137863, Classical revival card table made for Crowninshieldʹs Cleopatraʹs Barge 1816.
This piece first appeared in Connections, PEM’s member magazine, and is part of a series where our curators are asked to tell about a piece in the collection that intrigues them.
George Crowninshield Jr., the son of one of Salem’s wealthiest shipping merchants, was something of a showboat. With his father’s fortunes he not only commissioned America’s first private yacht, Cleopatra’s Barge, but he hired the finest craftsmen to make the furnishings. Read more
A Journal of a voyage from Salem to St. Helena, the Cape of Good Hope and Cape de Verd Islands in the Brig Augusta 1803 and 1804, Log 1067.
In the eighteenth and early nineteenth centuries, captains and navigators, even those educated in the most cutting edge navigation practices, struggled to translate what they knew at their “finger ends” into generalizable maxims or—perhaps more crucially— accurate navigation. The extensive collection of ships’ logs in the Phillip’s Library collection testify to the frequent sense of disorientation, frustration, anxiety, and uncertainty that plagued navigators as internal perceptions of space, time, and movement clashed with astronomical observations, soundings, or observations of the natural world. In these entries we can see mariners weighing what they know about their local environments and geographical and temporal locales, seeking reliable patterns, and trying to identify anomalies or outliers. Read more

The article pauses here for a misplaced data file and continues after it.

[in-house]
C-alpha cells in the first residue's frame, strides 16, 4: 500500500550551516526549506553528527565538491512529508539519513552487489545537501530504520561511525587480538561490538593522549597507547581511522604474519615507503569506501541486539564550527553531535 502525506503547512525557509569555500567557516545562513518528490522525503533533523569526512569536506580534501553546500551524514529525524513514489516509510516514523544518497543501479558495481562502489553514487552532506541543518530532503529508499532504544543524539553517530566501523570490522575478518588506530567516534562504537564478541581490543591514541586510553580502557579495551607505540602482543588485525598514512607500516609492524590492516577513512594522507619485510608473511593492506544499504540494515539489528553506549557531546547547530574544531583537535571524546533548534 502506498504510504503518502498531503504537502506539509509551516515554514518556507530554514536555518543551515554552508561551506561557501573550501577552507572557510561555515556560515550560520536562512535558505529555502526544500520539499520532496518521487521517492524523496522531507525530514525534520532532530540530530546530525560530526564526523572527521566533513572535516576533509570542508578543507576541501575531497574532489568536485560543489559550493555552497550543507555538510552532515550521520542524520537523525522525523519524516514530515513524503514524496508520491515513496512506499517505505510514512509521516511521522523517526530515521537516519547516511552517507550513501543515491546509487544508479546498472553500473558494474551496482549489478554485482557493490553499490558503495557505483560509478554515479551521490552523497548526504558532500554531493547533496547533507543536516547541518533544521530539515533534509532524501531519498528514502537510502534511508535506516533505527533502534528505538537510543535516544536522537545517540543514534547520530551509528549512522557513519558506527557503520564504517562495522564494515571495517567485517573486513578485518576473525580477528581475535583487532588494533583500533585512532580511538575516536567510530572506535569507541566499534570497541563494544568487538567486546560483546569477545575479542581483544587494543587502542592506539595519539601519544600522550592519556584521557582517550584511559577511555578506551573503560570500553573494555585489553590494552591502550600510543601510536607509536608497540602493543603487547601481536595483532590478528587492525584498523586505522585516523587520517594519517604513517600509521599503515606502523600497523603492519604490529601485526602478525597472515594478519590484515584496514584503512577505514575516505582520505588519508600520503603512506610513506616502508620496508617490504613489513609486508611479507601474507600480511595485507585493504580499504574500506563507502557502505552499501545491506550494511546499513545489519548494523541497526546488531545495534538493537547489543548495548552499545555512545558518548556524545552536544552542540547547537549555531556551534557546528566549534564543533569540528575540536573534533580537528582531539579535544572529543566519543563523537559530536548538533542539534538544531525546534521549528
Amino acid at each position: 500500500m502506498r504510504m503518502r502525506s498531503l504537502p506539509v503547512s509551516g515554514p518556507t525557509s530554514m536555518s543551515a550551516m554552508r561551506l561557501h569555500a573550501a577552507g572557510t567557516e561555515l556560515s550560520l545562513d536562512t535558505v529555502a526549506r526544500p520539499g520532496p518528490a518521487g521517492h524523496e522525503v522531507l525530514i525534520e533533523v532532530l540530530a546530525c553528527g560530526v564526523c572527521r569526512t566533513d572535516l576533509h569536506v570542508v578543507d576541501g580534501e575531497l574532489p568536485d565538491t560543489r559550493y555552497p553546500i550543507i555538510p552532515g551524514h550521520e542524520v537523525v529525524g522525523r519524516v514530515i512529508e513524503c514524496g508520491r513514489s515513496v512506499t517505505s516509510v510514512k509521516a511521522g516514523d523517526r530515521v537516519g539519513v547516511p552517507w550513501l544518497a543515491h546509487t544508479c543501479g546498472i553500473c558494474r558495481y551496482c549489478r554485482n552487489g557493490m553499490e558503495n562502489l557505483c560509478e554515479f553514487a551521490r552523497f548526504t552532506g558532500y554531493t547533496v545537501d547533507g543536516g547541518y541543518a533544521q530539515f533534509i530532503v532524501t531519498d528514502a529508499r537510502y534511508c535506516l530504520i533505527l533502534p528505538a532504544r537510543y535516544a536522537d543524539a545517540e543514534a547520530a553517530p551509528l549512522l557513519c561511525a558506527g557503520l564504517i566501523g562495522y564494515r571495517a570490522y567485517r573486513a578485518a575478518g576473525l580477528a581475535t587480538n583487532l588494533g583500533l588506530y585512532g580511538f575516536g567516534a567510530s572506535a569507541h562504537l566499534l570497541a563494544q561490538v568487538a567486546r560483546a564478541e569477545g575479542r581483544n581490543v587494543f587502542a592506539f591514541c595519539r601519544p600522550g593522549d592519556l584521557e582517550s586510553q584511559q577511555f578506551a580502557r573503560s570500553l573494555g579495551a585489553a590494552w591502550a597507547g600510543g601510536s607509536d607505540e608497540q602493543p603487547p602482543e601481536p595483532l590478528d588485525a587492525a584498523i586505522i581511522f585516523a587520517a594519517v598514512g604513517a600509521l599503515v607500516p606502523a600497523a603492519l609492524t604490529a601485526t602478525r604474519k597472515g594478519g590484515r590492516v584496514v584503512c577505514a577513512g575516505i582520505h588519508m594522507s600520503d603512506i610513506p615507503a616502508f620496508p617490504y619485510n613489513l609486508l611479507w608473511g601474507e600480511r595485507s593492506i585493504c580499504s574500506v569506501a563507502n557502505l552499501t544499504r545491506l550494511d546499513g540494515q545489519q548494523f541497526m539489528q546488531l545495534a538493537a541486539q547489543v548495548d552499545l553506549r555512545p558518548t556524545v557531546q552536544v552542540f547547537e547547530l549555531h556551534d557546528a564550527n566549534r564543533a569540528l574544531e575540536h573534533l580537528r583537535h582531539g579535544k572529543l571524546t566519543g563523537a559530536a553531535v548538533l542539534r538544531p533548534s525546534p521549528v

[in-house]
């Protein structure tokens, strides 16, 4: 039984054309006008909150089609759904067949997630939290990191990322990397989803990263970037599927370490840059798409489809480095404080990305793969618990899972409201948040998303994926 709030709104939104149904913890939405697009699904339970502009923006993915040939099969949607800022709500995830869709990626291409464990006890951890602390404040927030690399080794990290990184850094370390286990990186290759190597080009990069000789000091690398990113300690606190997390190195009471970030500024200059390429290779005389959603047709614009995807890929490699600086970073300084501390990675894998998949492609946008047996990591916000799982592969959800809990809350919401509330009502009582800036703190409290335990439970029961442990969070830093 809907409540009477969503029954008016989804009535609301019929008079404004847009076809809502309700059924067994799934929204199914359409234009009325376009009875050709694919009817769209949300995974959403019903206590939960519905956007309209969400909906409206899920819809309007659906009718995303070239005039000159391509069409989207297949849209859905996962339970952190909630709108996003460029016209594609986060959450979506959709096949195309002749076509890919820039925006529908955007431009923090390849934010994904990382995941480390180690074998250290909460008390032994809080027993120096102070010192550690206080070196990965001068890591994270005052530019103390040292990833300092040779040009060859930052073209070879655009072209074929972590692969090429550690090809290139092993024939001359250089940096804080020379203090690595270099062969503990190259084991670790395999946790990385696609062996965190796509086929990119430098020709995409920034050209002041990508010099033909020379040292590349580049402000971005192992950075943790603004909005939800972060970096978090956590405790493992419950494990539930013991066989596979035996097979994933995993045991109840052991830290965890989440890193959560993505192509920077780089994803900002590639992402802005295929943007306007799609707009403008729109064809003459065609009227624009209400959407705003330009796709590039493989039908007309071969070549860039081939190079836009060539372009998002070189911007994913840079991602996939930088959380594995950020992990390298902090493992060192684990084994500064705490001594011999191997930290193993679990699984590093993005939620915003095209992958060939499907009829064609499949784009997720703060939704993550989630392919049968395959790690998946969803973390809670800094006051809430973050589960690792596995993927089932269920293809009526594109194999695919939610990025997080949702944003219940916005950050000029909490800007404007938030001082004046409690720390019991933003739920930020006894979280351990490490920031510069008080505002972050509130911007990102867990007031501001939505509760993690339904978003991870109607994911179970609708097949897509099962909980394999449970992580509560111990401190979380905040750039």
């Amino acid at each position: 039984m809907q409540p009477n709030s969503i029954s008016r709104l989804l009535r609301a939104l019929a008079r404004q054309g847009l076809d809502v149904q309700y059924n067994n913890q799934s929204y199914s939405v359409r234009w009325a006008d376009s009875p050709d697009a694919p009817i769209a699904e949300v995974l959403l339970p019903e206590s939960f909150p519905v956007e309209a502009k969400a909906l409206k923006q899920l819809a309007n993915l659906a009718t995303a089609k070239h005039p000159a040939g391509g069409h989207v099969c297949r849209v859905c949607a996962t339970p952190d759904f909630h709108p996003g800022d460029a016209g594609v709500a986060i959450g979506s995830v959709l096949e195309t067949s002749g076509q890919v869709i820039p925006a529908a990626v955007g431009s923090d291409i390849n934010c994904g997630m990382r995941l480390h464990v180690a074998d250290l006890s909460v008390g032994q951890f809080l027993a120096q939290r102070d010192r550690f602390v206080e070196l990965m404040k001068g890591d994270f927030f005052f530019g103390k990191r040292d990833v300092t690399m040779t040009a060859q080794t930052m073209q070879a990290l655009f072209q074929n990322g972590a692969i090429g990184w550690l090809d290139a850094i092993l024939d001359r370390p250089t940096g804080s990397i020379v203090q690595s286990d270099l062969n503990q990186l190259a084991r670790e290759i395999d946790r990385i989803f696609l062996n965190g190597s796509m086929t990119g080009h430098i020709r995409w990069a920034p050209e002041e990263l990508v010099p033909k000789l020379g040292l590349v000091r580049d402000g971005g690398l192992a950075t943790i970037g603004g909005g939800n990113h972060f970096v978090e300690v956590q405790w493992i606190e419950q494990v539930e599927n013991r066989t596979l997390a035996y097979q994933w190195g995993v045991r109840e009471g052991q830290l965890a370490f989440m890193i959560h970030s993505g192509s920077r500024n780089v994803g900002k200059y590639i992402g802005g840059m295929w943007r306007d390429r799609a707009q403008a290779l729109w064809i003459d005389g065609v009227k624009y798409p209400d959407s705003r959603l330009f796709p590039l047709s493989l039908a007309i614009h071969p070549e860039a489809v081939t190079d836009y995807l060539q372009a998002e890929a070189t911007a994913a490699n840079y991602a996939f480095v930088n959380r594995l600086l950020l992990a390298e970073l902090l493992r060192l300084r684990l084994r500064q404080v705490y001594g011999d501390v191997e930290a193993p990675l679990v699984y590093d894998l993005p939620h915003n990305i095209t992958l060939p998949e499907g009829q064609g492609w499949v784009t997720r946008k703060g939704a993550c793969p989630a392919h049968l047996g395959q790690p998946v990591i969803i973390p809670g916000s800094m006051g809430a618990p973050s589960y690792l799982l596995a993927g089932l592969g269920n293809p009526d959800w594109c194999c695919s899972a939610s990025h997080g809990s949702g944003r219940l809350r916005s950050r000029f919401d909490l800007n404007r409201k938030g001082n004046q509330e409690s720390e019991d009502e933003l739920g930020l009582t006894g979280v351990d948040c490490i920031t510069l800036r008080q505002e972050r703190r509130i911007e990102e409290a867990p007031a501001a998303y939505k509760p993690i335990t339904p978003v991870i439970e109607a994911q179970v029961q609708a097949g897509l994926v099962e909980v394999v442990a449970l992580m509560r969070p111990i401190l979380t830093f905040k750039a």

Detail from the top of shipping articles for the Eureka, a bark mastered by Joseph A. Young
My name is James King and I interned at the Phillips Library this spring as part of my course work at Simmons College Graduate School of Library and Information Science. My first task was to put my learning from class to the test and process the Young Family Papers, with the experienced help and guidance of Tamara Gaydos. This collection is on the somewhat smaller side, being 2.5 linear feet, but the amount of correspondence and meticulous accounts that have been kept really impressed me, especially from a time when these activities took a lot more time and effort to complete than in today’s technology-driven world. Read more